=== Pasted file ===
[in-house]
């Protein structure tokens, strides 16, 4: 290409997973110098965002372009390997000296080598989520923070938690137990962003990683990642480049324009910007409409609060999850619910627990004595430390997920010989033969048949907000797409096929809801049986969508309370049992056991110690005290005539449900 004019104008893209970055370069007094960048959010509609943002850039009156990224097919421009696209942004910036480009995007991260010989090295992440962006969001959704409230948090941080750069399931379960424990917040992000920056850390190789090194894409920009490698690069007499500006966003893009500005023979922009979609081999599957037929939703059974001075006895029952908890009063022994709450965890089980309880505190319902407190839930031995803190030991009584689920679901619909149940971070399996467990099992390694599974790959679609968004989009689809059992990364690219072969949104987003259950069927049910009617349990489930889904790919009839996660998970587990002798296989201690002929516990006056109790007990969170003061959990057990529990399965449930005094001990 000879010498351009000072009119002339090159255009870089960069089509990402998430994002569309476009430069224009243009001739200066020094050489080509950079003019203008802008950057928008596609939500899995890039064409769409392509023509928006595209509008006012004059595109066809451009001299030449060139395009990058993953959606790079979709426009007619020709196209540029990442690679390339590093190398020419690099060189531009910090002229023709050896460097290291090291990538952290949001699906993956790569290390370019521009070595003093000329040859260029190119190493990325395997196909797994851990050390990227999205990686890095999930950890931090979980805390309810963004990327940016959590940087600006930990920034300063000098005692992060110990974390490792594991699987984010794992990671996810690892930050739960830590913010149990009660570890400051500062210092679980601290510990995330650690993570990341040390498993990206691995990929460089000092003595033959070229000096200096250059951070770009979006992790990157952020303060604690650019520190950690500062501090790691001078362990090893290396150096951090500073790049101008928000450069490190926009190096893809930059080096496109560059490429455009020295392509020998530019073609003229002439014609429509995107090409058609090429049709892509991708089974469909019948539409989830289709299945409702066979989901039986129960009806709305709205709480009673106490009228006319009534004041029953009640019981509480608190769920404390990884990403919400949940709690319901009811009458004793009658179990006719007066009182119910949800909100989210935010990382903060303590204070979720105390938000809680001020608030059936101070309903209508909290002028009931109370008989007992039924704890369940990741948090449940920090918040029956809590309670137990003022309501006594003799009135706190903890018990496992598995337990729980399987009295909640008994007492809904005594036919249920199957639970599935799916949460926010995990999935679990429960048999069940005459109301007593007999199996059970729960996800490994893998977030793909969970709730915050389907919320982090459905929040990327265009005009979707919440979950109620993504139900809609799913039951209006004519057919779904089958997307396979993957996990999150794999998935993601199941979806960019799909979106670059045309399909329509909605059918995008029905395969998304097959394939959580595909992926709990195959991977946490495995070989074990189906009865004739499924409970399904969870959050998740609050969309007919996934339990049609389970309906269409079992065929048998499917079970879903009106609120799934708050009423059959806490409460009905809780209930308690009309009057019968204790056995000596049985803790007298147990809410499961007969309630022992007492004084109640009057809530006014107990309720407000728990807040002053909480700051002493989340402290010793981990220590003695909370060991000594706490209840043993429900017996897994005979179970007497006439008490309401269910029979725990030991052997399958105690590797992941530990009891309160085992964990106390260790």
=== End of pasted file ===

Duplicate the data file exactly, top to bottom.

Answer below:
[in-house]
């Protein structure tokens, strides 16, 4: 290409997973110098965002372009390997000296080598989520923070938690137990962003990683990642480049324009910007409409609060999850619910627990004595430390997920010989033969048949907000797409096929809801049986969508309370049992056991110690005290005539449900 004019104008893209970055370069007094960048959010509609943002850039009156990224097919421009696209942004910036480009995007991260010989090295992440962006969001959704409230948090941080750069399931379960424990917040992000920056850390190789090194894409920009490698690069007499500006966003893009500005023979922009979609081999599957037929939703059974001075006895029952908890009063022994709450965890089980309880505190319902407190839930031995803190030991009584689920679901619909149940971070399996467990099992390694599974790959679609968004989009689809059992990364690219072969949104987003259950069927049910009617349990489930889904790919009839996660998970587990002798296989201690002929516990006056109790007990969170003061959990057990529990399965449930005094001990 000879010498351009000072009119002339090159255009870089960069089509990402998430994002569309476009430069224009243009001739200066020094050489080509950079003019203008802008950057928008596609939500899995890039064409769409392509023509928006595209509008006012004059595109066809451009001299030449060139395009990058993953959606790079979709426009007619020709196209540029990442690679390339590093190398020419690099060189531009910090002229023709050896460097290291090291990538952290949001699906993956790569290390370019521009070595003093000329040859260029190119190493990325395997196909797994851990050390990227999205990686890095999930950890931090979980805390309810963004990327940016959590940087600006930990920034300063000098005692992060110990974390490792594991699987984010794992990671996810690892930050739960830590913010149990009660570890400051500062210092679980601290510990995330650690993570990341040390498993990206691995990929460089000092003595033959070229000096200096250059951070770009979006992790990157952020303060604690650019520190950690500062501090790691001078362990090893290396150096951090500073790049101008928000450069490190926009190096893809930059080096496109560059490429455009020295392509020998530019073609003229002439014609429509995107090409058609090429049709892509991708089974469909019948539409989830289709299945409702066979989901039986129960009806709305709205709480009673106490009228006319009534004041029953009640019981509480608190769920404390990884990403919400949940709690319901009811009458004793009658179990006719007066009182119910949800909100989210935010990382903060303590204070979720105390938000809680001020608030059936101070309903209508909290002028009931109370008989007992039924704890369940990741948090449940920090918040029956809590309670137990003022309501006594003799009135706190903890018990496992598995337990729980399987009295909640008994007492809904005594036919249920199957639970599935799916949460926010995990999935679990429960048999069940005459109301007593007999199996059970729960996800490994893998977030793909969970709730915050389907919320982090459905929040990327265009005009979707919440979950109620993504139900809609799913039951209006004519057919779904089958997307396979993957996990999150794999998935993601199941979806960019799909979106670059045309399909329509909605059918995008029905395969998304097959394939959580595909992926709990195959991977946490495995070989074990189906009865004739499924409970399904969870959050998740609050969309007919996934339990049609389970309906269409079992065929048998499917079970879903009106609120799934708050009423059959806490409460009905809780209930308690009309009057019968204790056995000596049985803790007298147990809410499961007969309630022992007492004084109640009057809530006014107990309720407000728990807040002053909480700051002493989340402290010793981990220590003695909370060991000594706490209840043993429900017996897994005979179970007497006439008490309401269910029979725990030991052997399958105690590797992941530990009891309160085992964990106390260790």